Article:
Power of One
by Mike Perricone
Plans and hopes for a Linear Collider chart a straight course toward unification.
Globally, the Linear Collider has united scientific communities in the Americas, Europe and Asia in the vision of an underground high-energy facility some 25-30 miles in length, functioning from the outset as a truly cooperative world laboratory. Its mission: exploring the world of the fundamental particles and forces with unprecedented precision by colliding electrons and positrons at an unmatched energy of one trillion electron volts (1 TeV).
Scientifically, the Linear Collider could bring physicists stealing to the borders of the realm of unification—and the Planck Scale, where relative distances are so small, and energies so high, that only quantum gravity could explain behavior there. At the Planck Scale, physicists hope for their first contact with high-energy conditions harking back to the unification of the forces, their first steps on a trail leading back to the common origins of the fundamentally dichotomous quarks and leptons. The Linear Collider will also provide the first experimental understanding of the nature of dark matter, building a unity of cosmology and particle physics.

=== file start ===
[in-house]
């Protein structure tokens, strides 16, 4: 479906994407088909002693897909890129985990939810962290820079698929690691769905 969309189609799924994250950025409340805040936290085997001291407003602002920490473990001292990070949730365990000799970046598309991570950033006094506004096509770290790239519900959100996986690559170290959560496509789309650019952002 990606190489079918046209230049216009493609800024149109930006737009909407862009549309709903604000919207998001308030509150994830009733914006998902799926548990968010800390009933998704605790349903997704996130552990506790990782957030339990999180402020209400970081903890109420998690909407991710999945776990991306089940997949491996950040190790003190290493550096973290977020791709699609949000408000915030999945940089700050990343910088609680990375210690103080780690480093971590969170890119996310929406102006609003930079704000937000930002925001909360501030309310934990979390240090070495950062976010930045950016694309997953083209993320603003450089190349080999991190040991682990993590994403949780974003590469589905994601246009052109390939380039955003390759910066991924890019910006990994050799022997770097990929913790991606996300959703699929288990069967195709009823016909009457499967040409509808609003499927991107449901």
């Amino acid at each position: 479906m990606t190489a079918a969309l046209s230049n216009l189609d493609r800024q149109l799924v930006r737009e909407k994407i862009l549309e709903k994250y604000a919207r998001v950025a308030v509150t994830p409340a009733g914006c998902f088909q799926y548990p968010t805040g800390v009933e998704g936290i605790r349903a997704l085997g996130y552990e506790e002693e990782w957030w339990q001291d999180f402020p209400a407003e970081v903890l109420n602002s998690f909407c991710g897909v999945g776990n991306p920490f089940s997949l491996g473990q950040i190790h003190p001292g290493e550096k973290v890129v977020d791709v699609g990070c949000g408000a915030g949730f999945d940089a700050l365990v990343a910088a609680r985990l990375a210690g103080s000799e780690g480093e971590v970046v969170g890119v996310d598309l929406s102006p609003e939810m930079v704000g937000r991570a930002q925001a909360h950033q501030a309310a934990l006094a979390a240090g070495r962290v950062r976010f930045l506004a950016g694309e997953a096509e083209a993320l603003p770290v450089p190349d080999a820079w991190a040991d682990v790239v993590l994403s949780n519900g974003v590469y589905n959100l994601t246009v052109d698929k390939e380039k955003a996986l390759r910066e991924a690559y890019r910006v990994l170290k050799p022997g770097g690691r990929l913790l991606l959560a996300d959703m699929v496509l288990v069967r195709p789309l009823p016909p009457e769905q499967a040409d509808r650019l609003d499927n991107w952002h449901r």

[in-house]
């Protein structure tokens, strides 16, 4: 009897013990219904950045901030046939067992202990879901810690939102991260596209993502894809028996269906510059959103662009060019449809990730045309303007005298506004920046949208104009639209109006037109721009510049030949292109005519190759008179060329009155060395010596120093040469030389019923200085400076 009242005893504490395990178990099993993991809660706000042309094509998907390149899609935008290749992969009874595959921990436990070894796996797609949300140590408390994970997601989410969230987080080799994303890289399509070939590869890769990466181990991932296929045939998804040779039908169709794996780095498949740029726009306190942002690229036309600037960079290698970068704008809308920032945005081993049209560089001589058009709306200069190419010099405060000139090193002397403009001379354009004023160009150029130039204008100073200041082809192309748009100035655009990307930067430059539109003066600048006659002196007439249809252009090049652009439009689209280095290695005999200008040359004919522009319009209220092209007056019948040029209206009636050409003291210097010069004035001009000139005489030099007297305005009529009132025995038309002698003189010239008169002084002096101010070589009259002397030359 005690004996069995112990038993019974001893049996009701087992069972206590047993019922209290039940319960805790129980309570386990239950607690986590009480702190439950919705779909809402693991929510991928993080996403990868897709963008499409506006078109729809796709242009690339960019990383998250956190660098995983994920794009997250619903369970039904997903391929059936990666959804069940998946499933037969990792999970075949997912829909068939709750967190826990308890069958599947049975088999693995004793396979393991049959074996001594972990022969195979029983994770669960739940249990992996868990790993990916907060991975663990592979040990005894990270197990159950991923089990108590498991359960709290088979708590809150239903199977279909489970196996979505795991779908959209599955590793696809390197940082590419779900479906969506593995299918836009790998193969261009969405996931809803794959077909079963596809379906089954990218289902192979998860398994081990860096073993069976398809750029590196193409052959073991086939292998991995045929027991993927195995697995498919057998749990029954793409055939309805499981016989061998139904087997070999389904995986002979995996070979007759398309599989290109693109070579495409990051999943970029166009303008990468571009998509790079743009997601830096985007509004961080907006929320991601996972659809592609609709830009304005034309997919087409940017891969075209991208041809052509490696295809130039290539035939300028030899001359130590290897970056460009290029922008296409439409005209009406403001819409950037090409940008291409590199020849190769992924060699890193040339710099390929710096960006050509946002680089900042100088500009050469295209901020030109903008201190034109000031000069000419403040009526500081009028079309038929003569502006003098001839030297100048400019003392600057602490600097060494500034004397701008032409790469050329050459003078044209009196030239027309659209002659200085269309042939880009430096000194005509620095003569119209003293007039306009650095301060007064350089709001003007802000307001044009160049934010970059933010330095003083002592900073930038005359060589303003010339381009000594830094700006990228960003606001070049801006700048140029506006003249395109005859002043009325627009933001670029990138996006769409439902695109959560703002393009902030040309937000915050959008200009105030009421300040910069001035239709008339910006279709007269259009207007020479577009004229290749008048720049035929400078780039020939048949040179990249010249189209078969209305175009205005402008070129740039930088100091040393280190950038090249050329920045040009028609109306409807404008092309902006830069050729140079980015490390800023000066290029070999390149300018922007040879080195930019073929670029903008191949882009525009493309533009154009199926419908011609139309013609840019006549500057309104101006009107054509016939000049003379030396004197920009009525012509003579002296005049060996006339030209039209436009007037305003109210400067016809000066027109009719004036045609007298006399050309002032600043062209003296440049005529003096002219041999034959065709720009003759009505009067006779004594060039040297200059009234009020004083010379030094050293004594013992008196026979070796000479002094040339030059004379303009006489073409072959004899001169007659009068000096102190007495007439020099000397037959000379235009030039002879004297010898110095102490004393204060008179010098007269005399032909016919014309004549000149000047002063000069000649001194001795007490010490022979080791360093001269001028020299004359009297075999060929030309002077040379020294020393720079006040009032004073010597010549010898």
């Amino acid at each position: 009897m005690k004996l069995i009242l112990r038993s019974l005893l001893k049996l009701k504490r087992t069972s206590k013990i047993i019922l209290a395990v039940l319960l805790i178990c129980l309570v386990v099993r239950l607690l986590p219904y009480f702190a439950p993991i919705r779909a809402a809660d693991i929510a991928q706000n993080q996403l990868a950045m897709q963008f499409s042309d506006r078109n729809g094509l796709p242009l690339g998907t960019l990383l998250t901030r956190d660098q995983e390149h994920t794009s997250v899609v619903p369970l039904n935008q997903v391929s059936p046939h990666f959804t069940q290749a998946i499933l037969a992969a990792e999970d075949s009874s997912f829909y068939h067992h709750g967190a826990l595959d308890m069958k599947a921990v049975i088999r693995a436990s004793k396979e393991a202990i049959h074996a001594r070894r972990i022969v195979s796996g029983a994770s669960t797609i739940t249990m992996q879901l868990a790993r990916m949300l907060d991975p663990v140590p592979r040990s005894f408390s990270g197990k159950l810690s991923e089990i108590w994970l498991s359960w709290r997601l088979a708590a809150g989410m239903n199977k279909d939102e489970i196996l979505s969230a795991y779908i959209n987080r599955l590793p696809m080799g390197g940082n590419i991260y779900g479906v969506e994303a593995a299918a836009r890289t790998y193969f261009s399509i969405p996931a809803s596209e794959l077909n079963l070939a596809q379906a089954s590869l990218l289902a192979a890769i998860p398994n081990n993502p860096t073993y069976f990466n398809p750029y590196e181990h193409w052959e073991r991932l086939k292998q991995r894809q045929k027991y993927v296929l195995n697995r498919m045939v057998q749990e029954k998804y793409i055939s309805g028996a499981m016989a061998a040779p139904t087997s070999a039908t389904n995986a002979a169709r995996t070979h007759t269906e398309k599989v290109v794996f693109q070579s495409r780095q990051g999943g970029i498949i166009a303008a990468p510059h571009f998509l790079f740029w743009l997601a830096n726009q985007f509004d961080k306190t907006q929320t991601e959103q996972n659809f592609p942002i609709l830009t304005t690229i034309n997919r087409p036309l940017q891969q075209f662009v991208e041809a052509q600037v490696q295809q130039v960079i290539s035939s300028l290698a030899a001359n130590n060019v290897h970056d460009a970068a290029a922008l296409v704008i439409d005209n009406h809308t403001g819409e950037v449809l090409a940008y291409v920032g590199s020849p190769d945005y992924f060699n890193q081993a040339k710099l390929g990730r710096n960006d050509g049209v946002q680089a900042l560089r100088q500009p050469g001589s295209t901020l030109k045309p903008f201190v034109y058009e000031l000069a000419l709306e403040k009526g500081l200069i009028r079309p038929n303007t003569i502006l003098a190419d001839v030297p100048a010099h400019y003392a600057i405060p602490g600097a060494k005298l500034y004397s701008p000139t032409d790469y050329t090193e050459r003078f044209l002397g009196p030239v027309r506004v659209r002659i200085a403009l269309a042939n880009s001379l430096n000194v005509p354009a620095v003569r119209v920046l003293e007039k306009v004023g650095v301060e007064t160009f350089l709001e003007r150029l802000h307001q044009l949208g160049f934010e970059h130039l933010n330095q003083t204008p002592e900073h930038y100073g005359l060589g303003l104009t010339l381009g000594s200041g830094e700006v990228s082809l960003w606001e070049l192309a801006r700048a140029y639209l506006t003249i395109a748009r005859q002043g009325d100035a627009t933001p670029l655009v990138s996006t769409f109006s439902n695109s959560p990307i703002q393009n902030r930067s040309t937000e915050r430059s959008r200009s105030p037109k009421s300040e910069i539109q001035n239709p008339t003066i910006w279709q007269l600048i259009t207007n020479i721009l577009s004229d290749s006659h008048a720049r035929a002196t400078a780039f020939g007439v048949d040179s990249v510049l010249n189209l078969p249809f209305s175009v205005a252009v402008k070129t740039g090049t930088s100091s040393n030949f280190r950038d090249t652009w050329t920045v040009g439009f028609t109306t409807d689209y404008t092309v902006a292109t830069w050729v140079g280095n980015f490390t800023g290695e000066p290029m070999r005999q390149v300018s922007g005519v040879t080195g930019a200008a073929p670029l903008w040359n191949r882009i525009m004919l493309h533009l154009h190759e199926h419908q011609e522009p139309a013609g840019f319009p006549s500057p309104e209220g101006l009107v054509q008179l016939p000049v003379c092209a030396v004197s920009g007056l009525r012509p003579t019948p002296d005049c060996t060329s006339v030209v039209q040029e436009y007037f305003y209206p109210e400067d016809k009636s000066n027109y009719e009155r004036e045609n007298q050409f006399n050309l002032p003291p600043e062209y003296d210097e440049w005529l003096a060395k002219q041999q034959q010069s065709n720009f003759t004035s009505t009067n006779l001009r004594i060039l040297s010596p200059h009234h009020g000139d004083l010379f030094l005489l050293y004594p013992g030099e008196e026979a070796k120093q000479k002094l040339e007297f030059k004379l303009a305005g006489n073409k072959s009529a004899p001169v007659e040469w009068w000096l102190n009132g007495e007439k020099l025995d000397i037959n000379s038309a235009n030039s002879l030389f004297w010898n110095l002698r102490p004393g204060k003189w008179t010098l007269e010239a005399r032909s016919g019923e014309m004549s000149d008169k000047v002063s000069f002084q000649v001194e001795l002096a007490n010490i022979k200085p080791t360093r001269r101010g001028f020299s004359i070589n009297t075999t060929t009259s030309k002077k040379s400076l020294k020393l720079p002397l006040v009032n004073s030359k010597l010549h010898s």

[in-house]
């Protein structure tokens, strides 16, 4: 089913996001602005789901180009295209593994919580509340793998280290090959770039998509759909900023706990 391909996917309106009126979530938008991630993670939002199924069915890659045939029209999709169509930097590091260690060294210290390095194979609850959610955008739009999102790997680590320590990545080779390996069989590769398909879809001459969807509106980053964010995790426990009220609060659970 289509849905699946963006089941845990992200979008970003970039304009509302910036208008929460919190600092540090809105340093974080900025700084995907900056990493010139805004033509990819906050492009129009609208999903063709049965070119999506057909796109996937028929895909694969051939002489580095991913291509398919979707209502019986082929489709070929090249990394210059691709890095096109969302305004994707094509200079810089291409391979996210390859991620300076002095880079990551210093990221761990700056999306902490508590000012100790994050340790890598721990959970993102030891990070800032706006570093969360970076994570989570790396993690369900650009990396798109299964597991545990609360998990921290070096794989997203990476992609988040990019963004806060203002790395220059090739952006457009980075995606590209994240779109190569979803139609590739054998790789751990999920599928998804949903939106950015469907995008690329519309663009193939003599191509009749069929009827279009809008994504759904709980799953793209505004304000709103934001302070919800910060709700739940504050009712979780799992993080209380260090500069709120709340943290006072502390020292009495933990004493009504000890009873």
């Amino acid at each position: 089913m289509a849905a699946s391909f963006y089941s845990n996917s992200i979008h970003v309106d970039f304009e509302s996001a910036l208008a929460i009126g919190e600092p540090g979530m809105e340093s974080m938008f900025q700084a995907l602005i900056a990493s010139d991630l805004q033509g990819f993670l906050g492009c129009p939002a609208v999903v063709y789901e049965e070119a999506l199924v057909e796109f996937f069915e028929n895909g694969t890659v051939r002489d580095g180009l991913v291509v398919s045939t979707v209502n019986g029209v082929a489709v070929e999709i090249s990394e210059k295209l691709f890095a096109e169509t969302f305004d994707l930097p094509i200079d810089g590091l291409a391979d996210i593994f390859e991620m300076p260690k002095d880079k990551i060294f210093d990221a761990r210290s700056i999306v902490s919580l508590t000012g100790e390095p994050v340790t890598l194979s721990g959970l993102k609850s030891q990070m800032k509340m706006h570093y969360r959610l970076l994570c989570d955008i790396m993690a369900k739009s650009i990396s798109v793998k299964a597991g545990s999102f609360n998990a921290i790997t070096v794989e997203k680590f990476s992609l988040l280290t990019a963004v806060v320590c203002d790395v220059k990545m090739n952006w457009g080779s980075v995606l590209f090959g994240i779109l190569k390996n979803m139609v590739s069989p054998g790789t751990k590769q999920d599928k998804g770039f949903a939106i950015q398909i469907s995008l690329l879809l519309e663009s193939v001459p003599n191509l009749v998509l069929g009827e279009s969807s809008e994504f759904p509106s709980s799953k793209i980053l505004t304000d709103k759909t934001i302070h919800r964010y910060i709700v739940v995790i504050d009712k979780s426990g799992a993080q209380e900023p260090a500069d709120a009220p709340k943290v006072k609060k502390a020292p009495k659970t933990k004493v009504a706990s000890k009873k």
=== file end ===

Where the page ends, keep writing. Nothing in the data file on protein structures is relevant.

"For example, in measuring the masses of the superpartners of quarks and leptons," Carena continued, "we can project them back to very high energies and see if they come to a place where they unify. We don't know how they originated, but we suspect it is some kind of Planckian physics. With the linear collider, we will be able to test this Planck scale physics from the lower energy spectrum."
In addition, the LC could bring cosmic evidence of dark matter into the realm of direct experimental investigation. Collider physics allows us to produce dark matter in the laboratory and study it under controlled circumstances.
"A linear collider is our best opportunity," Carena said.
A scientific certainty is the impact of the LC on results from the Large Hadron Collider, being constructed at CERN in Europe.
"With its precision, the linear collider will enrich the quality of the LHC results in a crucial way," Carena said. "It will greatly enhance the physics revenue of our investment in the LHC."